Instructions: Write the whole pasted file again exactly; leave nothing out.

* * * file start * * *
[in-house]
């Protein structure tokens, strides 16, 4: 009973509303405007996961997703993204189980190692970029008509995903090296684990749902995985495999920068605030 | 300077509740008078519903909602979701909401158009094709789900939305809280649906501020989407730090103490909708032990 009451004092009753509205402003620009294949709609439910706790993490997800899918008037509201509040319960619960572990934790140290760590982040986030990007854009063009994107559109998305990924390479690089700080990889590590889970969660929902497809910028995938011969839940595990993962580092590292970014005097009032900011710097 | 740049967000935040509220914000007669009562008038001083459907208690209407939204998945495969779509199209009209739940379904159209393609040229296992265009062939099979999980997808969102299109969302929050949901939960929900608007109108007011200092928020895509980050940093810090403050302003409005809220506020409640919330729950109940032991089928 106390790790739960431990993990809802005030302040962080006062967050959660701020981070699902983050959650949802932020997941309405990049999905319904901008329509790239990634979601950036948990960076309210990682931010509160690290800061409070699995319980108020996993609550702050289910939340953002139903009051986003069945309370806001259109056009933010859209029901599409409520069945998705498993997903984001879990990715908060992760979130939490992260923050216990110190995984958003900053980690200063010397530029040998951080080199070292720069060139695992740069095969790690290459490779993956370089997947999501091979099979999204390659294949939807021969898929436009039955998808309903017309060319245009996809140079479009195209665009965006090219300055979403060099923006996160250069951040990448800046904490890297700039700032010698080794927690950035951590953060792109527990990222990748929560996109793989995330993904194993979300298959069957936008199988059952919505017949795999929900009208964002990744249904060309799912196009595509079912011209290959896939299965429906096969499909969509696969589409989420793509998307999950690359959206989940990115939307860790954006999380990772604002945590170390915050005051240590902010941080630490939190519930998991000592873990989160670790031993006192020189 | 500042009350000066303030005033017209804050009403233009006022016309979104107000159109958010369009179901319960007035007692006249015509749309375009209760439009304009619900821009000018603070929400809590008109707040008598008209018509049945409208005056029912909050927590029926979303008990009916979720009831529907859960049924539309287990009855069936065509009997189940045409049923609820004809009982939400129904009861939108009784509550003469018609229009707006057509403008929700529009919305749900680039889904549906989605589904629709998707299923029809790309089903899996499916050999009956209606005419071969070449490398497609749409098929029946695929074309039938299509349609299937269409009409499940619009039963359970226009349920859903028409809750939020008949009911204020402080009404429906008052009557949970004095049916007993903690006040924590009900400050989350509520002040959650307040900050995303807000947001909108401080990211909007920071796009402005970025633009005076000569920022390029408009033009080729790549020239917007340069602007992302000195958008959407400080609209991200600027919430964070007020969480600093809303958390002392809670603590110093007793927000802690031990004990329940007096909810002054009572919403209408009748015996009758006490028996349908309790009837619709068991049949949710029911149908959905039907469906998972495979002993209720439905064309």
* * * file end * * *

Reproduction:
[in-house]
């Protein structure tokens, strides 16, 4: 009973509303405007996961997703993204189980190692970029008509995903090296684990749902995985495999920068605030 | 300077509740008078519903909602979701909401158009094709789900939305809280649906501020989407730090103490909708032990 009451004092009753509205402003620009294949709609439910706790993490997800899918008037509201509040319960619960572990934790140290760590982040986030990007854009063009994107559109998305990924390479690089700080990889590590889970969660929902497809910028995938011969839940595990993962580092590292970014005097009032900011710097 | 740049967000935040509220914000007669009562008038001083459907208690209407939204998945495969779509199209009209739940379904159209393609040229296992265009062939099979999980997808969102299109969302929050949901939960929900608007109108007011200092928020895509980050940093810090403050302003409005809220506020409640919330729950109940032991089928 106390790790739960431990993990809802005030302040962080006062967050959660701020981070699902983050959650949802932020997941309405990049999905319904901008329509790239990634979601950036948990960076309210990682931010509160690290800061409070699995319980108020996993609550702050289910939340953002139903009051986003069945309370806001259109056009933010859209029901599409409520069945998705498993997903984001879990990715908060992760979130939490992260923050216990110190995984958003900053980690200063010397530029040998951080080199070292720069060139695992740069095969790690290459490779993956370089997947999501091979099979999204390659294949939807021969898929436009039955998808309903017309060319245009996809140079479009195209665009965006090219300055979403060099923006996160250069951040990448800046904490890297700039700032010698080794927690950035951590953060792109527990990222990748929560996109793989995330993904194993979300298959069957936008199988059952919505017949795999929900009208964002990744249904060309799912196009595509079912011209290959896939299965429906096969499909969509696969589409989420793509998307999950690359959206989940990115939307860790954006999380990772604002945590170390915050005051240590902010941080630490939190519930998991000592873990989160670790031993006192020189 | 500042009350000066303030005033017209804050009403233009006022016309979104107000159109958010369009179901319960007035007692006249015509749309375009209760439009304009619900821009000018603070929400809590008109707040008598008209018509049945409208005056029912909050927590029926979303008990009916979720009831529907859960049924539309287990009855069936065509009997189940045409049923609820004809009982939400129904009861939108009784509550003469018609229009707006057509403008929700529009919305749900680039889904549906989605589904629709998707299923029809790309089903899996499916050999009956209606005419071969070449490398497609749409098929029946695929074309039938299509349609299937269409009409499940619009039963359970226009349920859903028409809750939020008949009911204020402080009404429906008052009557949970004095049916007993903690006040924590009900400050989350509520002040959650307040900050995303807000947001909108401080990211909007920071796009402005970025633009005076000569920022390029408009033009080729790549020239917007340069602007992302000195958008959407400080609209991200600027919430964070007020969480600093809303958390002392809670603590110093007793927000802690031990004990329940007096909810002054009572919403209408009748015996009758006490028996349908309790009837619709068991049949949710029911149908959905039907469906998972495979002993209720439905064309």